The RBC COI Investment for the Southeast came in at 36.7 for the first quarter of 2011 – a minor improvement from the fourth quarter 2010’s 36.6. However, in an absolute sense, consumers remain very concerned about the investment environment. Consumers in North Carolina (46 percent) are the most likely to say it is a bad time to invest in the stock market. Meanwhile, consumers in Florida (44 percent), North Carolina (43 percent) and Virginia (41 percent) are the least confident that it is a good time to buy real estate.

Southeastern consumers continue to be more optimistic about their economic future than the nation as a whole. The RBC COI Expectations stands at 55.5 for the first quarter of 2011. This is slightly above the 55.4 mark in the fourth quarter of 2010 and well above the 54.8 score for the United States as a whole in the first quarter. Residents of Virginia (28 percent) and Alabama (28 percent) appear to be the most positive about the future of their local economy. Residents of South Carolina (42 percent) and Alabama (41 percent) appear to be the most positive about their personal financial situation.

About the RBC Consumer Outlook Index

The RBC Consumer Outlook Index Study is conducted by Ipsos-Public Affairs. Between October and December 2010, the RBC COI poll interviewed representative online panel of at least 1,000 adults nationwide each month; 3,000 interviews were conducted over the last six months.

Starting in November 2010 the RBC COI was re-scaled to correspond with a 0-100 scale in order to maximize interpretability of month-to-month and year-over-year changes in consumer outlook. The Consumer Outlook Index is still based on the same set of underlying questions and continues to capture the same sense of American consumer confidence. The new bounded range for the RBC COI produces more controlled monthly fluctuations, which enables greater ability to diagnose meaningful changes across the time series. Ipsos has retroactively calculated the re-scaled score for all historical data.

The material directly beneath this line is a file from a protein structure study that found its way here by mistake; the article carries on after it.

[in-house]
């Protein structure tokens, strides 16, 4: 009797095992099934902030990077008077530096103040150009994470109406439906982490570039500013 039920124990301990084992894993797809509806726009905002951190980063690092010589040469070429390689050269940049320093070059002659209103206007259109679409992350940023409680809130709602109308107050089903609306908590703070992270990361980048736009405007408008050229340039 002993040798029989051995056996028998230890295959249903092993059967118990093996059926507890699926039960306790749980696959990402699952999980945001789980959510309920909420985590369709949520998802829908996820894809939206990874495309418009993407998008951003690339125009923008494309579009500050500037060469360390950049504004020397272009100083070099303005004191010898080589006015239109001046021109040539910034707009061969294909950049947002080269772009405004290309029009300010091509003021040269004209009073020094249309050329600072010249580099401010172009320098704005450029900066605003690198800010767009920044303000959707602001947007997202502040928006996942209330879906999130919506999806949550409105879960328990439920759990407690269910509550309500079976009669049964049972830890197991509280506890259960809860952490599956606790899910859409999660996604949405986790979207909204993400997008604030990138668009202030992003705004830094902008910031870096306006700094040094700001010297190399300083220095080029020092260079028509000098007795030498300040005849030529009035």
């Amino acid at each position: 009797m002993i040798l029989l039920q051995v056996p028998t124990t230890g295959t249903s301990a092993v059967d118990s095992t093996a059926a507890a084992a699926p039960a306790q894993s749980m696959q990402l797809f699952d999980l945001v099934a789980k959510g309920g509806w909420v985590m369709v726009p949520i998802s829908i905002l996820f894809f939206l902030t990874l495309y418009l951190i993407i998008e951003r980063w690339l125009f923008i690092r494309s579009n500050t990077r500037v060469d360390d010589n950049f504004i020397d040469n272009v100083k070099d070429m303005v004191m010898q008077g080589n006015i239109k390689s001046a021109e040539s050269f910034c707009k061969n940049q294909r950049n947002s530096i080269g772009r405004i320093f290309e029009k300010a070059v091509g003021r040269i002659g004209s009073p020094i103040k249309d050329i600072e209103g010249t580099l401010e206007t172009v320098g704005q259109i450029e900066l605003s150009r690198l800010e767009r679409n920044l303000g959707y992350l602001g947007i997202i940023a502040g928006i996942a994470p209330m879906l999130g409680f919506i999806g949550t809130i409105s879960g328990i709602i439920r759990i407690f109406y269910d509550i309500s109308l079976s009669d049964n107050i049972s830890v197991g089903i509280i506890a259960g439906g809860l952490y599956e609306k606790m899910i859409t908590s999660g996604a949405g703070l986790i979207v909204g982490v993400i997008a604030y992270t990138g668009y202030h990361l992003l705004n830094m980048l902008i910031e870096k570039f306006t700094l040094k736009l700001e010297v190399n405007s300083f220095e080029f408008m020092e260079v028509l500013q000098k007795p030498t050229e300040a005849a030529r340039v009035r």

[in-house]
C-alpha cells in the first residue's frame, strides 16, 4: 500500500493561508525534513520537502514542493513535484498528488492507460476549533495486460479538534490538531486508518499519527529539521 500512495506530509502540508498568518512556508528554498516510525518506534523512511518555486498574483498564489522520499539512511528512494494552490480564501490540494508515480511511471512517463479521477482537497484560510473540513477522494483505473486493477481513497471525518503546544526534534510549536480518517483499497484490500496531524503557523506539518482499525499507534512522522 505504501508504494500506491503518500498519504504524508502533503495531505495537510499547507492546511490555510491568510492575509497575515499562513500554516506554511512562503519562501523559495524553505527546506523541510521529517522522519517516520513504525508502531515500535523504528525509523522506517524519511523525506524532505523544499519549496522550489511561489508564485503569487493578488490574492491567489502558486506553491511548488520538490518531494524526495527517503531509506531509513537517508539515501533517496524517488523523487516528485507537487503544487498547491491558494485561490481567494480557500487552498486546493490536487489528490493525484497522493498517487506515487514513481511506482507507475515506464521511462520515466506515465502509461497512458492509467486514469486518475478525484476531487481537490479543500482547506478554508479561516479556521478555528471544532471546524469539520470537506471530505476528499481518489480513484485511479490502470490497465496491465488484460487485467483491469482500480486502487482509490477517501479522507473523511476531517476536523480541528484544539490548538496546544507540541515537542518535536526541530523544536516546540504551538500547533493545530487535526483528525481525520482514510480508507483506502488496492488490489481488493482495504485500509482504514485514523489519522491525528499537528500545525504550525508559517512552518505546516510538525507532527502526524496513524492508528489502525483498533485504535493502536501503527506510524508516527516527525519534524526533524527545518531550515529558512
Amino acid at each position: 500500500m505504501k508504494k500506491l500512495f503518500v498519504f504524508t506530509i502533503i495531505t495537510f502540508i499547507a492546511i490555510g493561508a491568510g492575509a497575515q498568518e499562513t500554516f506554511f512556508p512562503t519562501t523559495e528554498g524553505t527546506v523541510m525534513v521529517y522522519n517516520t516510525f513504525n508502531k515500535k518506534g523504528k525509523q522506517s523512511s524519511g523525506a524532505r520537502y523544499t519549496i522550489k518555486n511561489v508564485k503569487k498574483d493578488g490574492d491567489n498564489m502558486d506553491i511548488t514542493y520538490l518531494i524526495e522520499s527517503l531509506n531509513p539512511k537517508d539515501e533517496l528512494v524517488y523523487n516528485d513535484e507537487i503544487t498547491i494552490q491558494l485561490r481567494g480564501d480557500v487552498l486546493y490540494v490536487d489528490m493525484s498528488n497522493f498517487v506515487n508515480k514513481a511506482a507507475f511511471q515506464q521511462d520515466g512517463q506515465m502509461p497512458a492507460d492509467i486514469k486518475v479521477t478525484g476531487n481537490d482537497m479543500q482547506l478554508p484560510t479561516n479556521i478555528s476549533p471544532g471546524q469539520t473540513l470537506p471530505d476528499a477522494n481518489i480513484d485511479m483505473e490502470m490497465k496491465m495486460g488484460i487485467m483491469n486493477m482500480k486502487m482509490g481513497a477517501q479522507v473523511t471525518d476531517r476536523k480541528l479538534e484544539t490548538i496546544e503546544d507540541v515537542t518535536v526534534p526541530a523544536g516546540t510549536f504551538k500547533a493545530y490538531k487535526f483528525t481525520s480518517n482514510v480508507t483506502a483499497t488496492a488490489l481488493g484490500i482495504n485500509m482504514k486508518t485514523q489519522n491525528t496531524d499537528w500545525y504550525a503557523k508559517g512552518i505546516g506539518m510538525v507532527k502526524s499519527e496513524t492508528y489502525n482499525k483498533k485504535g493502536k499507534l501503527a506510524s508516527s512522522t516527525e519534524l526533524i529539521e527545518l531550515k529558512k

About RBC Bank

RBC Bank, headquartered in Raleigh, N.C., offers a wide range of financial services and advice to individuals, businesses and public institutions throughout the Southeast. RBC Bank’s network includes more than 420 full-service banking centers in six states (Alabama, Florida, Georgia, North Carolina, South Carolina and Virginia), an extensive ATM network and telephone and online banking. RBC Bank is the 40th largest U.S. bank by consolidated assets, according to SNL Financial’s List of the Nation’s 50 Largest Banks, September 2010. RBC Bank is a wholly-owned subsidiary of Royal Bank of Canada (RBC) (RY on the TSX and NYSE), Canada's largest and most stable bank as measured by assets and market capitalization. In August 2009, Global Finance Magazine ranked RBC as the safest bank in the Western Hemisphere. RBC is also one of the world's financial, social and environmental corporate leaders, having appeared on the Dow Jones Sustainability World Index every year since its creation in 1999. Additional information about RBC Bank may be found at www.rbcbankusa.com.